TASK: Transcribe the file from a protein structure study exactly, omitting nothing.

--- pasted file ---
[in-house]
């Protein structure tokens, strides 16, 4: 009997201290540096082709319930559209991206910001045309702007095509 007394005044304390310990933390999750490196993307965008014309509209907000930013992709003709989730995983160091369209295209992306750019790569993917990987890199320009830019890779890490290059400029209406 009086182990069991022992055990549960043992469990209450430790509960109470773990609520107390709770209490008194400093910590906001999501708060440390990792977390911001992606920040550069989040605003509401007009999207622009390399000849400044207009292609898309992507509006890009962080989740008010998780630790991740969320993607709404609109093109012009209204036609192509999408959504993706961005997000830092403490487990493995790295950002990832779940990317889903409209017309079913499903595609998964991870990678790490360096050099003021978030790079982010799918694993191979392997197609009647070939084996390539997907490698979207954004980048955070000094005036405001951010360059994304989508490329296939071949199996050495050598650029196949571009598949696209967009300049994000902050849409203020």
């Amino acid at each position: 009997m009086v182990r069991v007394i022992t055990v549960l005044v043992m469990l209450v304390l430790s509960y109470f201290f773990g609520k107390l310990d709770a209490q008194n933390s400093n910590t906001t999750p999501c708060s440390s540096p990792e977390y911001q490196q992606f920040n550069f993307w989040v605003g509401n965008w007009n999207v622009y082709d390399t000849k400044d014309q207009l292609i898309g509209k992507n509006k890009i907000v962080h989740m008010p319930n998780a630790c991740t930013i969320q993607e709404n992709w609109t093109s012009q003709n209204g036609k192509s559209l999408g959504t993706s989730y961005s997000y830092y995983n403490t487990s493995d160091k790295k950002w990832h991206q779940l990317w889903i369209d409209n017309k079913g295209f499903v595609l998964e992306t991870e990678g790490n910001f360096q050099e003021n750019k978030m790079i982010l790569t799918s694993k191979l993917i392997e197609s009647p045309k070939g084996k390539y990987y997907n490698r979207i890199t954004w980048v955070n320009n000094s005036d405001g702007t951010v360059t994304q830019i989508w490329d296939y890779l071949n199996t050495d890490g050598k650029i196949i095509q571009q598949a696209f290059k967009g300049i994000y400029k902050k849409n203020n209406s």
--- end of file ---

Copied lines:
[in-house]
């Protein structure tokens, strides 16, 4: 009997201290540096082709319930559209991206910001045309702007095509 007394005044304390310990933390999750490196993307965008014309509209907000930013992709003709989730995983160091369209295209992306750019790569993917990987890199320009830019890779890490290059400029209406 009086182990069991022992055990549960043992469990209450430790509960109470773990609520107390709770209490008194400093910590906001999501708060440390990792977390911001992606920040550069989040605003509401007009999207622009390399000849400044207009292609898309992507509006890009962080989740008010998780630790991740969320993607709404609109093109012009209204036609192509999408959504993706961005997000830092403490487990493995790295950002990832779940990317889903409209017309079913499903595609998964991870990678790490360096050099003021978030790079982010799918694993191979392997197609009647070939084996390539997907490698979207954004980048955070000094005036405001951010360059994304989508490329296939071949199996050495050598650029196949571009598949696209967009300049994000902050849409203020």
């Amino acid at each position: 009997m009086v182990r069991v007394i022992t055990v549960l005044v043992m469990l209450v304390l430790s509960y109470f201290f773990g609520k107390l310990d709770a209490q008194n933390s400093n910590t906001t999750p999501c708060s440390s540096p990792e977390y911001q490196q992606f920040n550069f993307w989040v605003g509401n965008w007009n999207v622009y082709d390399t000849k400044d014309q207009l292609i898309g509209k992507n509006k890009i907000v962080h989740m008010p319930n998780a630790c991740t930013i969320q993607e709404n992709w609109t093109s012009q003709n209204g036609k192509s559209l999408g959504t993706s989730y961005s997000y830092y995983n403490t487990s493995d160091k790295k950002w990832h991206q779940l990317w889903i369209d409209n017309k079913g295209f499903v595609l998964e992306t991870e990678g790490n910001f360096q050099e003021n750019k978030m790079i982010l790569t799918s694993k191979l993917i392997e197609s009647p045309k070939g084996k390539y990987y997907n490698r979207i890199t954004w980048v955070n320009n000094s005036d405001g702007t951010v360059t994304q830019i989508w490329d296939y890779l071949n199996t050495d890490g050598k650029i196949i095509q571009q598949a696209f290059k967009g300049i994000y400029k902050k849409n203020n209406s």